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Are America’s Large Homes Bad for Energy Efficiency?

by Farren Washington

Is our love for large homes nullifying the progress in energy efficiency?

energy-efficiency-american-homes-energy-intensity-pew-research-desilver

Thanks to new technological advances in water use, insulation, heating and cooling and household appliances, today’s homes are more energy efficient than ever before.

Yet new research suggests that increasing home sizes in America run against those trends. Single-family homes have more than doubled in square footage in the last forty years. The Census Bureau reported in 2014 that the average U.S. single-family home was 2,660 square feet, up from 1,660 square feet in 1973. More space means more heating and cooling, more lighting and bigger bills.

Energy Efficiency vs. Energy Intensity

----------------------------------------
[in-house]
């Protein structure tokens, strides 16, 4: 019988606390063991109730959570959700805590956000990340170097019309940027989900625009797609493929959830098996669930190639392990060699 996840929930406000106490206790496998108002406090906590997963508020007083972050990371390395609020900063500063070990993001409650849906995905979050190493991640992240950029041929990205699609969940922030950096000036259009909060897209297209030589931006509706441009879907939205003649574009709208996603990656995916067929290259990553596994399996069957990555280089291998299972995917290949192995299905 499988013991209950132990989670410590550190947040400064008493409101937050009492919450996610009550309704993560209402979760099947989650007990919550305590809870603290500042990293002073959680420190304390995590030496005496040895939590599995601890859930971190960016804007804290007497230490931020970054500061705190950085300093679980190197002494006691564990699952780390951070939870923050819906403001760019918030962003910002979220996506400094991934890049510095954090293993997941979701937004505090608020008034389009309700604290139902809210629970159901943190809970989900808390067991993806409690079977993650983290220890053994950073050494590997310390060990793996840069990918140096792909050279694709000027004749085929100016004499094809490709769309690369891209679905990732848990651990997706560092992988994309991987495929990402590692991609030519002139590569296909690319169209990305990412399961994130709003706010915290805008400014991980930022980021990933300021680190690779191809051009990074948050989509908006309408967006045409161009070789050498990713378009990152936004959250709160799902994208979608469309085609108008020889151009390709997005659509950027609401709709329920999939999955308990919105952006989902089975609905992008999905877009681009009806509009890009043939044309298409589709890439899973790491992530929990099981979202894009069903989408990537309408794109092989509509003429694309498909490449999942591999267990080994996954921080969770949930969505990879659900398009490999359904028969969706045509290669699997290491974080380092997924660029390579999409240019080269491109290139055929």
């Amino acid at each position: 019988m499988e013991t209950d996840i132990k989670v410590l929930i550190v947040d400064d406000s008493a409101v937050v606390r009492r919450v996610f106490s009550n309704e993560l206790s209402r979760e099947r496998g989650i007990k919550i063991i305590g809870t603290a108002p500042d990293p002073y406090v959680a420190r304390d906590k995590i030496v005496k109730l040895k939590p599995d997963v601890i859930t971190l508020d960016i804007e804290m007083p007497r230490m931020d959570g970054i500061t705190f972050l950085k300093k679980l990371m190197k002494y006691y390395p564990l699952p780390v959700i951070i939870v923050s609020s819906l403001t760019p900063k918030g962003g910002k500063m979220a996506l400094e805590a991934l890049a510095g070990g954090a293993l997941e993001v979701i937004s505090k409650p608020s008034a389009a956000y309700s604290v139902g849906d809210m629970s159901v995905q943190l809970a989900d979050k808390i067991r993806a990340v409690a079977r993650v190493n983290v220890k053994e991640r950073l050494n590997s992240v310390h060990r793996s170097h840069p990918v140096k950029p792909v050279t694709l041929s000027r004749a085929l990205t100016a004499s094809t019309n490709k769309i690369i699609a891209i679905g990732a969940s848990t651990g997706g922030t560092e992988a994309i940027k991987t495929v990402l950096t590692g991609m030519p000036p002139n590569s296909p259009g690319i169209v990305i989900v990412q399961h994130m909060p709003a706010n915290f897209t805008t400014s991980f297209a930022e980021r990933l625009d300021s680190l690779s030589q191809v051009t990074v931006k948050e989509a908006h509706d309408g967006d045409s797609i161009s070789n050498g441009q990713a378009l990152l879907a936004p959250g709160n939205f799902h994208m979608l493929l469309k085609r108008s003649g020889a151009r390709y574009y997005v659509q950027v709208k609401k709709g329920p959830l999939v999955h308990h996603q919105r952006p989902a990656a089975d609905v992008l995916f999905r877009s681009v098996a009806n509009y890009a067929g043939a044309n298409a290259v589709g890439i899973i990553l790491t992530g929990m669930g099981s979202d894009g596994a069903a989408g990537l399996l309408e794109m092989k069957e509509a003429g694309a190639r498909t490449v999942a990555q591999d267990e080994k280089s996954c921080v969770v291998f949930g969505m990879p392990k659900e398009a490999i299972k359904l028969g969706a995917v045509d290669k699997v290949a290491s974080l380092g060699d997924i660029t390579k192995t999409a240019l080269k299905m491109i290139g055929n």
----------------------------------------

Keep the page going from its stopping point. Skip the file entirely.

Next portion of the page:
A new study from the Pew Research Center explains that U.S. home sizes today pit energy efficiency against energy intensity.

According to Pew’s Drew DeSilver, there were many improvements in energy efficiency made between 1970 and 2012. Based on data from the Department of Energy’s Office of Energy Efficiency and Renewable Energy, homes in the U.S. used just under 150,000 British thermal units of energy per square foot in 1970; by 2012, that number had plummeted to 101,800 British thermal units.

But at the same time, energy intensity (the units of energy expended per household) has risen significantly since the early 1980s, with the average home utilizing 188.7 million in British thermal units in 2011, compared to 183 million in 1981.

DeSilver equated that contradiction to eating unhealthy while exercising.

“Think of someone scarfing down a chili cheeseburger and fries after an hour on the elliptical, and then wondering why he never seems to lose weight,” he said.

Scaling down house size is related to energy efficiency. A good example of this is an apartment dwelling. Apartment buildings constructed in the first decade of the new millennium that accommodated five or more units used 12 percent less energy per household than in the 1970s. About 10 percent more was used for single-family homes.

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